Some twelve or thirteen years ago Ron and I, disappointed in our corporate high tech jobs, set a goal of starting our own small business. We weren’t completely sure exactly what kind of business it would be at that point, just that it would involve growing plants and vegetables. And so we set out on our journey of learning and discovery. There was so much to know, so many decisions to make, so far to go to get where we wanted to be. It seemed overwhelming and confusing many times, but we kept moving along at a slow and steady pace.
The first big step was to sell our suburban house and to move to a property with more land, that could support a farm or nursery business, and that we could live on as well. We took that step over ten years ago, and have invested everything into growing our business since that time. But due to the huge slow down in the economy, progress has been slower than we had predicted. I had to stay employed with IBM in order to keep a steady cash flow going, which severely hampered my ability to devote enough time to the business to get it off the ground.
Recently, however, with the continued demand for local and organic food, and enough of an upturn in the economy to spur some growth in the Dripping Springs area (we now have several decent restaurants, a Home Depot, an HEB, and a farmer’s market), along with my retirement eligibility from IBM, it has become possible for me to retire from IBM and to focus on our Lost Valley Gardens farm. I am both anxious and excited about this big change. Being self-employed is new to me, and I need to get used to it. I will like being in charge of my own priorities for a change, and it will be a good feeling to be able to concentrate all of my time and energy on our business instead of IBM’s, but I will miss the security of that regular paycheck and until we establish a renewable and sustainable profit stream I think that I will have to deal with some anxiety.
So, as of April 1 I will be a full time employee of Lost Valley Gardens. We are targeting next fall for full farm production, and will be in partial production this spring. We will be producing vegetables and vegetable plants, herbs and herb plants, and native annuals and perennials. Once in production we will obtain our organic certification so we can be “officially” organic and can use that label legally. We have been completely organic from the start though, and always will be. However, until you have a production operation there is really nothing to have certified, so certification will have to wait until the fall.
This spring I plan to take products to the farmer’s market where I can meet potential CSA members and make a little money. This will also be a good place to talk to people about what products they are interested in so we can carry what is in the most demand. In preparation for bringing plants and veggies to market ASAP I inventoried all our seeds and supplies and got several trays of lettuce, broccoli, chard, and cauliflower planted last week.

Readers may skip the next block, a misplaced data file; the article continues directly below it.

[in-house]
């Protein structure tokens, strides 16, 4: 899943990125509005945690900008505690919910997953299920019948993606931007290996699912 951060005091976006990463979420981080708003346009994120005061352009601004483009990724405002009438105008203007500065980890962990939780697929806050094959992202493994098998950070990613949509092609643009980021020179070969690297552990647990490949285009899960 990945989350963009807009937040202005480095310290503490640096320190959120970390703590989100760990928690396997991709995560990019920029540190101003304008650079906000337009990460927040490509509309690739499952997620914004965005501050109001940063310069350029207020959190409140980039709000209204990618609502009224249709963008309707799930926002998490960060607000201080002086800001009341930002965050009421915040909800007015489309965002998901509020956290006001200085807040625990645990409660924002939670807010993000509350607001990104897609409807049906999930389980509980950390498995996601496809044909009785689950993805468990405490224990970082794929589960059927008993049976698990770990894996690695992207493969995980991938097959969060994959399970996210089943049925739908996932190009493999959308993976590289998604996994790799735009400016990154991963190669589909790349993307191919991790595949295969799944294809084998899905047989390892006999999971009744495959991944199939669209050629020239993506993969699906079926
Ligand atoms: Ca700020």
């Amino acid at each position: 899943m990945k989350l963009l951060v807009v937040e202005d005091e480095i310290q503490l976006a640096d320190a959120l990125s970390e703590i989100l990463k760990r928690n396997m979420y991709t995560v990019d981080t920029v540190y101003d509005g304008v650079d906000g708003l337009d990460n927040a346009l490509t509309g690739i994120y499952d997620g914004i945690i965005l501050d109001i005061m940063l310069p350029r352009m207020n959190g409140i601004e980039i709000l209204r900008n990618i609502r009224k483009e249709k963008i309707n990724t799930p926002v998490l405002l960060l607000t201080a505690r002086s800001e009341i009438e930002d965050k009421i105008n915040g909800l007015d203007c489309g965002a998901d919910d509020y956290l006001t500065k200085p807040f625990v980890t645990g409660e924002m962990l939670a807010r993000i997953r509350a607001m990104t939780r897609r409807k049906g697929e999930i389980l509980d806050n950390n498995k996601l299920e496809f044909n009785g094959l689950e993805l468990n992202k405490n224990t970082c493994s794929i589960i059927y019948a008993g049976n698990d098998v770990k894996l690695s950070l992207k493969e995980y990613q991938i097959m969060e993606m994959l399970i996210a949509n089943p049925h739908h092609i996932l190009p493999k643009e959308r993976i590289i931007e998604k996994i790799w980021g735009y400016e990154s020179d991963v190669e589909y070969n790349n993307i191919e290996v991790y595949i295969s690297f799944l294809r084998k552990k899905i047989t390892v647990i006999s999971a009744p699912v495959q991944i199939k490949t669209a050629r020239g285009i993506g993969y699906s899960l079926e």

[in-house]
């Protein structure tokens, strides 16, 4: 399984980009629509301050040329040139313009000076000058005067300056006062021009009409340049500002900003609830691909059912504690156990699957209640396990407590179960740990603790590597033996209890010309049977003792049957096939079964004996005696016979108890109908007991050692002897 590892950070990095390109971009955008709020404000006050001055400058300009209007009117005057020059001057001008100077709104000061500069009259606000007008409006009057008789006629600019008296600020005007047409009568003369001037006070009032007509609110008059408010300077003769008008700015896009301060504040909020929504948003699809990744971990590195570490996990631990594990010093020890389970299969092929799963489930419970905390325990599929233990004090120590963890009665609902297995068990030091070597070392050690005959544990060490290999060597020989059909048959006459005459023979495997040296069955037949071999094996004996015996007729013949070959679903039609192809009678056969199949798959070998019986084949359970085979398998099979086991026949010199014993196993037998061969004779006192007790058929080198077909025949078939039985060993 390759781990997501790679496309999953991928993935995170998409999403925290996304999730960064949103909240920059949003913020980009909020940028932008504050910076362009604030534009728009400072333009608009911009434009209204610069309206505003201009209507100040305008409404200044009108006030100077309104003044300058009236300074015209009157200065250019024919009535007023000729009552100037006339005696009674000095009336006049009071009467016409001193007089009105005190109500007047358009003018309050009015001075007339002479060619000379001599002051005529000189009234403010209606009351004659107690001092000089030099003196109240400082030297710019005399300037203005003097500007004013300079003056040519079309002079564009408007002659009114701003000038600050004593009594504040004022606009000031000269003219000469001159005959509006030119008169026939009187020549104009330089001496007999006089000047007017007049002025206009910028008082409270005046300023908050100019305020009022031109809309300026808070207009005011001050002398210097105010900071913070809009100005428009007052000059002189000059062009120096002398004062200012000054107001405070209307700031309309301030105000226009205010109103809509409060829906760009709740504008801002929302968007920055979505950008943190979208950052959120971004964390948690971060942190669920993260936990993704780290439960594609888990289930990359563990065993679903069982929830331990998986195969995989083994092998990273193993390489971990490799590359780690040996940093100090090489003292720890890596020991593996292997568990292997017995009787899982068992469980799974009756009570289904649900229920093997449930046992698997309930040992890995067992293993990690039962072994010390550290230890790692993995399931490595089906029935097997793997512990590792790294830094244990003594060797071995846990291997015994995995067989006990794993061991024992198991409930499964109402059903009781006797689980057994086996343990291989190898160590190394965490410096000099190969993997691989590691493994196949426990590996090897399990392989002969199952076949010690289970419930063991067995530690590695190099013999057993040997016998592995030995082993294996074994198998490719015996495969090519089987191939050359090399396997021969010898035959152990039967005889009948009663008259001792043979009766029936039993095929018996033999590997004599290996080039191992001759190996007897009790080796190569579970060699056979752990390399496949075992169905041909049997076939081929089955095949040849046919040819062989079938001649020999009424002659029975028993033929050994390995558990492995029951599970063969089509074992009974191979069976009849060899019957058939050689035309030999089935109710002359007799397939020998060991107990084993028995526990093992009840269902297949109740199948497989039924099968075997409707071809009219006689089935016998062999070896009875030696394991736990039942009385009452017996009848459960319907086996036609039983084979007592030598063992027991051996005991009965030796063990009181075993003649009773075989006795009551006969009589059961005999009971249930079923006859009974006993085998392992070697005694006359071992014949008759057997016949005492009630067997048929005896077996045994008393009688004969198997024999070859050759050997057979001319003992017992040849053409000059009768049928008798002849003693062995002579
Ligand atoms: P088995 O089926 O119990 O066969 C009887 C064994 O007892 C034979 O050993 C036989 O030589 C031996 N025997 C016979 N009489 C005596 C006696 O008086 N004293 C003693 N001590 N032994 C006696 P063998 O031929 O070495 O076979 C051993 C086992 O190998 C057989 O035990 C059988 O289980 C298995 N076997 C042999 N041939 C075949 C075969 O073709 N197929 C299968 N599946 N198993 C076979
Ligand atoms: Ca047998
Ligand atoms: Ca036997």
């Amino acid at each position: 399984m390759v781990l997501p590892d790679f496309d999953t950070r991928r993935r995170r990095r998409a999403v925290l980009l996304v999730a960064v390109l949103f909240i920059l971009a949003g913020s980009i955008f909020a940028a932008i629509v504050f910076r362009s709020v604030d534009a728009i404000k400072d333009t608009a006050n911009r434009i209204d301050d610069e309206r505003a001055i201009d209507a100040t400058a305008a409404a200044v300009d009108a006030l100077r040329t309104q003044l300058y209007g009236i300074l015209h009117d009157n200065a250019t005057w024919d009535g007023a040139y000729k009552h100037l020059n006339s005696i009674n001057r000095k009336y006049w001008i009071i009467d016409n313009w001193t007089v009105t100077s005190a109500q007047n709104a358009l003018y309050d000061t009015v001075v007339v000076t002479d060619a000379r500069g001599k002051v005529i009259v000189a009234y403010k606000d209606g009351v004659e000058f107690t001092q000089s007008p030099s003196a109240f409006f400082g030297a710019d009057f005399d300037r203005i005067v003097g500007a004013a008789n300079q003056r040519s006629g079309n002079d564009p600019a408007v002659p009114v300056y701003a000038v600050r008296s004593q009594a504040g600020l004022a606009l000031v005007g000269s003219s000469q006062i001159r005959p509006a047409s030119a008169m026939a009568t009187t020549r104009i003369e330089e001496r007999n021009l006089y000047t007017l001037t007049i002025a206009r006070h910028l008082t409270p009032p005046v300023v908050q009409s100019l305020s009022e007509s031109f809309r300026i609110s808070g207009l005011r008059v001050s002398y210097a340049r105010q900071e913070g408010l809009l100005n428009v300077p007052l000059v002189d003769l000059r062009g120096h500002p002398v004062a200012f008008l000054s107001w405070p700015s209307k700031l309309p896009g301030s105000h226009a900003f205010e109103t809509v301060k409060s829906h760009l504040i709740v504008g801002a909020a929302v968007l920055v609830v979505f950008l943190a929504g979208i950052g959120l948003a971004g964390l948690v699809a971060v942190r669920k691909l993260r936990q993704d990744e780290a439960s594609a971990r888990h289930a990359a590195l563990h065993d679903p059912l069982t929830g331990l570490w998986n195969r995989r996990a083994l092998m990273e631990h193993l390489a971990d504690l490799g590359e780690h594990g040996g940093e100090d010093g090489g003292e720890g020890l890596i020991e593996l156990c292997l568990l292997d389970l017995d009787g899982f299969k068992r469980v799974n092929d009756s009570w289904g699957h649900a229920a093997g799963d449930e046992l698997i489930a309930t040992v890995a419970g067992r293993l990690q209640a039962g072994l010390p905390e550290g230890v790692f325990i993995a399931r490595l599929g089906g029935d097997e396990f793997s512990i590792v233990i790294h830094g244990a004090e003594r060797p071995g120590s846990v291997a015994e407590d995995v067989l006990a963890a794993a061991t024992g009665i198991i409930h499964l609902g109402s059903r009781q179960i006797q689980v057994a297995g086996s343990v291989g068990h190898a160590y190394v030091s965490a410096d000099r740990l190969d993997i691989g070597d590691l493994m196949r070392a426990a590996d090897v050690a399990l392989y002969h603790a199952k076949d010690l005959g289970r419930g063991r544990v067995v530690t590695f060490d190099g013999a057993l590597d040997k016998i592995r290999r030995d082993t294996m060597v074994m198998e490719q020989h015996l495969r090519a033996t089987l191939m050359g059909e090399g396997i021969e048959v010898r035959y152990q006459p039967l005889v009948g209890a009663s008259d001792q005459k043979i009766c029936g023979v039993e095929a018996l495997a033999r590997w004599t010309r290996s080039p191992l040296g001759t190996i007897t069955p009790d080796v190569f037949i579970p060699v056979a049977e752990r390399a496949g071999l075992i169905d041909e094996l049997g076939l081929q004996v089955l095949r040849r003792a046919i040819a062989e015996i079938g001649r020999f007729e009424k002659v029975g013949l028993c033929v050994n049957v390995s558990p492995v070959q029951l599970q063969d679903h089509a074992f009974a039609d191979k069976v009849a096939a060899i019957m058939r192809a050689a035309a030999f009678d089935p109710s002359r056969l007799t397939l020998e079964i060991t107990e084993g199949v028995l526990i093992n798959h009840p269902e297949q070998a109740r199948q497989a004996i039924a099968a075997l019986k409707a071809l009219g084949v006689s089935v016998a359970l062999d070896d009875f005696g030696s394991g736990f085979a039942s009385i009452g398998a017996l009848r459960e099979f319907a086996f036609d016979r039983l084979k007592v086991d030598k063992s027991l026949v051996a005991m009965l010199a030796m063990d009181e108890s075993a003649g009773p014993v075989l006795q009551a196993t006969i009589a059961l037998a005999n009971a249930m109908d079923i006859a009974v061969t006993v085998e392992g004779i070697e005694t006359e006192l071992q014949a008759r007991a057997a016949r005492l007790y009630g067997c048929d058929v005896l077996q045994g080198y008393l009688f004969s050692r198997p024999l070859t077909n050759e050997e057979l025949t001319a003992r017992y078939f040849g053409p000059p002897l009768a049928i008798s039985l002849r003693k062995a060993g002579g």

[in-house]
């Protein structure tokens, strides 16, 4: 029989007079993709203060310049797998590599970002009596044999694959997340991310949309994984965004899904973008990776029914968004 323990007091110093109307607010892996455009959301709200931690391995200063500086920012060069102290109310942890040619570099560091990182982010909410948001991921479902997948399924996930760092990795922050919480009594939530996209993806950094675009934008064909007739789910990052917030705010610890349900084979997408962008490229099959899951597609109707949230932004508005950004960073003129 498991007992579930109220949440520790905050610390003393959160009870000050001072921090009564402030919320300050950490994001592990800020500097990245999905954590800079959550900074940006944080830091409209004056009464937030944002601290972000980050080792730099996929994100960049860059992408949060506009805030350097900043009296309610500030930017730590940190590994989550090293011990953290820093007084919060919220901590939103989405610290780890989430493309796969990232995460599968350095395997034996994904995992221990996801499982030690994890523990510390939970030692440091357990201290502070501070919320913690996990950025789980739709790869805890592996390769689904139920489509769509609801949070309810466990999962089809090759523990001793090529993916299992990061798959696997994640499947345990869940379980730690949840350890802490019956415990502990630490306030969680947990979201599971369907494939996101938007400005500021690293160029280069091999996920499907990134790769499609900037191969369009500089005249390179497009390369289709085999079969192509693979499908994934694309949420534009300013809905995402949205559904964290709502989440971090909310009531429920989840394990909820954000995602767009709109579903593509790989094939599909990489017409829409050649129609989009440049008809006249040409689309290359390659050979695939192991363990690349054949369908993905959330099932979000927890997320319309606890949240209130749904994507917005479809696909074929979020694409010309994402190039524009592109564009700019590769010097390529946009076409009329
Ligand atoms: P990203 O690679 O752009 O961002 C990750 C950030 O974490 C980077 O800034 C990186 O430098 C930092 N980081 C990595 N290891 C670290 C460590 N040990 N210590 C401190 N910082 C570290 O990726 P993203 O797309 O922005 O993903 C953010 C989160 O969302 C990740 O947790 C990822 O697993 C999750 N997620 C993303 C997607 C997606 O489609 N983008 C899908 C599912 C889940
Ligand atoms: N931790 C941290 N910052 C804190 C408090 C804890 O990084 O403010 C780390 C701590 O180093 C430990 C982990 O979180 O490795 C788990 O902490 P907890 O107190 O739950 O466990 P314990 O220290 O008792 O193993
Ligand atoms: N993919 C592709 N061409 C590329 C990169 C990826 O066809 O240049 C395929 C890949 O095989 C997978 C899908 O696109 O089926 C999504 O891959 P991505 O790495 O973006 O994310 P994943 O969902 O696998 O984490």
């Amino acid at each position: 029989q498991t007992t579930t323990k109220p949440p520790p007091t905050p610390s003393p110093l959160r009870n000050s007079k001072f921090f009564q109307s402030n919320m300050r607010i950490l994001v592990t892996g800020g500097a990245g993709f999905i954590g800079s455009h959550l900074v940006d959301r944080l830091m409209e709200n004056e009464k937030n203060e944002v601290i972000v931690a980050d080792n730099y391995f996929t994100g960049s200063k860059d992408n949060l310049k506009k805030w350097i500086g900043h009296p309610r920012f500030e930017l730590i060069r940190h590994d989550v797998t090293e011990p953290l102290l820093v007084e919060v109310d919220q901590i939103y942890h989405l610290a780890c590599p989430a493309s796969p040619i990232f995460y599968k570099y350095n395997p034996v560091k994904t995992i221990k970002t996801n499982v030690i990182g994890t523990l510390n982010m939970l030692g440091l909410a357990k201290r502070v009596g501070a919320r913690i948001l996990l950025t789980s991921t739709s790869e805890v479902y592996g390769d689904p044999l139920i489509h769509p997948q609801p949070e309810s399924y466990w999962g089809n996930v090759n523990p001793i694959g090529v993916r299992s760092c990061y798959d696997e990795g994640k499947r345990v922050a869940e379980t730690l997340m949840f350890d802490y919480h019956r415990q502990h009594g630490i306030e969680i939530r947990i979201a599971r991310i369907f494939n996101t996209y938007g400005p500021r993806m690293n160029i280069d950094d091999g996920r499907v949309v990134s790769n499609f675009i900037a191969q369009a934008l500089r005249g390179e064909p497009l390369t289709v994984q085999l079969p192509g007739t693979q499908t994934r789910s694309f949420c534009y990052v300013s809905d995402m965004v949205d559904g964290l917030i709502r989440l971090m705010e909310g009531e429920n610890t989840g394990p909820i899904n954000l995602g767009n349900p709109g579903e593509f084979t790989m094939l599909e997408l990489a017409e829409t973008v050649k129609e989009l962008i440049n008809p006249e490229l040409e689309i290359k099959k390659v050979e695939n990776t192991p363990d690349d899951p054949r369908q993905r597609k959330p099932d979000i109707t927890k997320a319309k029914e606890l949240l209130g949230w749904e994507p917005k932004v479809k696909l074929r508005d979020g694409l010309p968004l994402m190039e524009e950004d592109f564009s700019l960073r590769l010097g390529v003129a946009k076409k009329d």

Aside from seed starting I have been spreading compost in all of the outdoor raised beds where we already have established fruit trees, raspberries, parsley, oregano, marjoram, cilantro, fennel, artichokes and asparagus growing, and will be planting all the late winter veggies that are in the starting trays now. I will be starting tomatoes, peppers, and herbs in the greenhouse this week as well.
On the business side of things we invested in Google Apps for Business ($50 per user, per year). We had been using the free Google stuff for a few years and liked it so the $50 investment for the increased functionality and on-line real time backups seemed like a no-brainer. Love the fact that we can actually work on files at the same time and our edits are protected and saved. Very cool. I also used Zazzle to create a business card that both Ron and I can use with all of our current information on it. Finally, I am reading The Organic Farmer’s Business Handbook to help me understand how to build a profitable business and business plan that will fit our business.
We have wanted to raise some chickens for egg laying for years, and we finally bought ourselves a prefabricated chicken coop from Ez Clean Coops for Christmas this year. The structure arrived on a single pallet, and Ron assembled it in less than two days by himself. I love the way it looks, and I can’t wait until we get some chickens this spring.
This hawk showed up a few weeks ago to hunt small birds in our back yard. He blended right in with the wisteria branches and arbor.
Another Christmas present that we had been promising ourselves for over ten years now was the framing of a watercolor lithograph that our talented next door neighbor, David Busch, gave us when we first moved here. It is the picture at the top of the stairway above the framed tatting what was done by my grandmother.
Well, it’s a beautiful day here and I have more chores to do before Superbowl time, so I’m off for now. I’ll be posting much more regularly now, and will also be adding more content to our web site over the coming months so stay tuned, and don’t hesitate to provide feedback and suggestions.